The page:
Observation of the external genitalia of T. jatai females in dorsal view showed that the posterior edge of urotergite VII has a W-shape, with a 1 + 1 lateral depressions rising in the median region; the posterior edge of urotergite VIII is rectilinear, decaying laterally, and ending at half of the suture of the rounded apex connective; urotergite IX is trapezoidal, with bulging lateral walls and covered by thick, short, sparse setae that end near the anal tube (Fig. 1a).
Triatoma costalimai has a non-rectilinear posterior edge of urotergite VII, ending near the suture of the connective; the posterior edge of urotergite VIII is convex and ends at half of the suture of the connective with pointed apex; and urotergite IX is trapezoidal, with straight lateral walls and a 1 + 1 apical recesses near the anal tube, covered with thick, long setae (Fig. 1b).
In T. williami, the posterior edge of urotergite VII is rectilinear at the median region rising at the lateral margins towards the connexival suture; the posterior edge of urotergite VIII is rectilinear ending at the median line of the connexival suture; and urotergite IX is trapezoidal, with bulging lateral walls, presenting a 1 + 1 sharp depressions close to the anal tube, covered by short thick setae (Fig. 1c).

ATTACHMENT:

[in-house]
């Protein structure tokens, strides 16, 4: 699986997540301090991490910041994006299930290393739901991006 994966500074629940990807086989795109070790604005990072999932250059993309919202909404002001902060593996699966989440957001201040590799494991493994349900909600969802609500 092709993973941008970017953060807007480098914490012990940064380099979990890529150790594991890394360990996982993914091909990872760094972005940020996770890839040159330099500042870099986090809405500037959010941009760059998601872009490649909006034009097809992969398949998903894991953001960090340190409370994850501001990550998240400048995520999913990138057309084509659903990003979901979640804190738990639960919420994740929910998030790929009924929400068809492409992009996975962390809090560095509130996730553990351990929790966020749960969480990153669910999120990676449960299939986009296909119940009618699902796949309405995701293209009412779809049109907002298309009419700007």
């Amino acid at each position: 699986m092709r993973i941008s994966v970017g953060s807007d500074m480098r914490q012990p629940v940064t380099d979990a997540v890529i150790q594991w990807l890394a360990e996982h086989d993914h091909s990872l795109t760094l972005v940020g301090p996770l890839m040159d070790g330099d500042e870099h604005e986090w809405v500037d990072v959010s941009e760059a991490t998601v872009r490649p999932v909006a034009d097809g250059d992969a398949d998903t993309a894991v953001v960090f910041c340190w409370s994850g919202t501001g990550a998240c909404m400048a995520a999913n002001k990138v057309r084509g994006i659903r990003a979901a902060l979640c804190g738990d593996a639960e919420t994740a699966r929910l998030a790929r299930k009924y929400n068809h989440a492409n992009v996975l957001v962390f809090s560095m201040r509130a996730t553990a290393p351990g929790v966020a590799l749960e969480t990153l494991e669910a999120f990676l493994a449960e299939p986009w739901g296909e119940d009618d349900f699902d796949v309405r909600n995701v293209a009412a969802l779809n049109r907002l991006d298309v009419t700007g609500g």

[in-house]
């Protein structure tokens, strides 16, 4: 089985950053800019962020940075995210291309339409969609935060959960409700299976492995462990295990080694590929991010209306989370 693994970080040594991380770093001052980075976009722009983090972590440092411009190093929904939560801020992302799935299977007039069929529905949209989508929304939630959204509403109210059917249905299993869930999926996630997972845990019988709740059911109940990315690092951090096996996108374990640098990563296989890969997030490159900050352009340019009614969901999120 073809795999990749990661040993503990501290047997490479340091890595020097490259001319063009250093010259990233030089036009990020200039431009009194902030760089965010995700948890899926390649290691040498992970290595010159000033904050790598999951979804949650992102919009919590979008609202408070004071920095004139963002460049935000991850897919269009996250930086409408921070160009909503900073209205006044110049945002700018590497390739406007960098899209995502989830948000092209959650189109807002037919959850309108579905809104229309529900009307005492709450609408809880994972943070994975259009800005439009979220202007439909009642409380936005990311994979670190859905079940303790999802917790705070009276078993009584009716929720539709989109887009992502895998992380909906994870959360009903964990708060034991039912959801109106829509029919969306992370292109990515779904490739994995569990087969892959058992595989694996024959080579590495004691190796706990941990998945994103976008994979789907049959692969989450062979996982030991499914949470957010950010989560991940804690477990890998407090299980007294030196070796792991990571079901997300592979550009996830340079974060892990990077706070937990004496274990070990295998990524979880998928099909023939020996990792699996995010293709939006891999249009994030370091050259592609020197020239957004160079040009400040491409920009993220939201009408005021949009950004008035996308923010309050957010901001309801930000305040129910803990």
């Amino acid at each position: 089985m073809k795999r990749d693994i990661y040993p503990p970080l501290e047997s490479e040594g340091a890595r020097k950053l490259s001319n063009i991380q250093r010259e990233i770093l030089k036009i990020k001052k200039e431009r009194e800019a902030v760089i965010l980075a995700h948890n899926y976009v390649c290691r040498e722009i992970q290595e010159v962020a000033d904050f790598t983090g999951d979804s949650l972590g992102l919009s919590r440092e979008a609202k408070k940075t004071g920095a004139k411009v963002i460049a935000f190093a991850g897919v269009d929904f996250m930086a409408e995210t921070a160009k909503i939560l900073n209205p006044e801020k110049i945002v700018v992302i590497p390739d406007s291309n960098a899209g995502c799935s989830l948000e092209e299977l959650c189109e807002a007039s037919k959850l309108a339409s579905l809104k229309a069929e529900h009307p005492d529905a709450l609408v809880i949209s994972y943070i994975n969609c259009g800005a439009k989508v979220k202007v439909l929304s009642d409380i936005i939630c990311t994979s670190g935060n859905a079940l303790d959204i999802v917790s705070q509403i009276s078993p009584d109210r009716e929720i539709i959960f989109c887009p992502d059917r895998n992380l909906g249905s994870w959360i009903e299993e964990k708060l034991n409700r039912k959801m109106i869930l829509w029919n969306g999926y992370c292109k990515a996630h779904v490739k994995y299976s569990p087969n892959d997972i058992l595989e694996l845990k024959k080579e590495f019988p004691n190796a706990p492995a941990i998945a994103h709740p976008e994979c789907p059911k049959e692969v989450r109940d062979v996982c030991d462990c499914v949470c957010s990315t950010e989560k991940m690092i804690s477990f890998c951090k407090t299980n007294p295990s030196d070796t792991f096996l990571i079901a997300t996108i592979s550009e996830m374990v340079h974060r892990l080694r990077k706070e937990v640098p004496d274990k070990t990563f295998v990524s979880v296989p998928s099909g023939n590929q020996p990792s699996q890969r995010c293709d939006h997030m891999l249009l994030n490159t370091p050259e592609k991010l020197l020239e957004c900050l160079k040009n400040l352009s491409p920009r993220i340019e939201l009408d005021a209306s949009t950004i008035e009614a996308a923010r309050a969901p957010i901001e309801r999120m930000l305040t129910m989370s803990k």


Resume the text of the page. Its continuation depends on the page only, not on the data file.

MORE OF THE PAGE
In T. jatai, ventrally, the line of the posterior edge of urosternite VIII is prominent in the median region, and the gonocoxites of the 8th segment (Gc8) are long and wide (Fig. 1d). In T. costalimai, the posterior edge line of urosternite VII is convex and Gc8 is long and narrow (Fig. 1e). In T. williami, the posterior edge of urosternite VII has the same shape as in T. jatai, but is not prominent. Gc8 is triangular and close to the median line of urosternite VII (Fig. 1f). In the median region of gonapophysis 8 (Gp8) and at the base of T. jatai Gc8, short spines were found on the apex with single, bifurcated, and trifurcated points (Fig. 1g). Similar spines were observed only in the median region of T. costalimai Gp8 (Fig. 1h). In T. williami, only short single-pointed apex spines were observed in the median region of Gp8 (Fig. 1i).
A summary of main morphological characteristics of the external female genitalia of T. jatai, T. costalimai and T. williami in dorsal and ventral view are show in Table 1.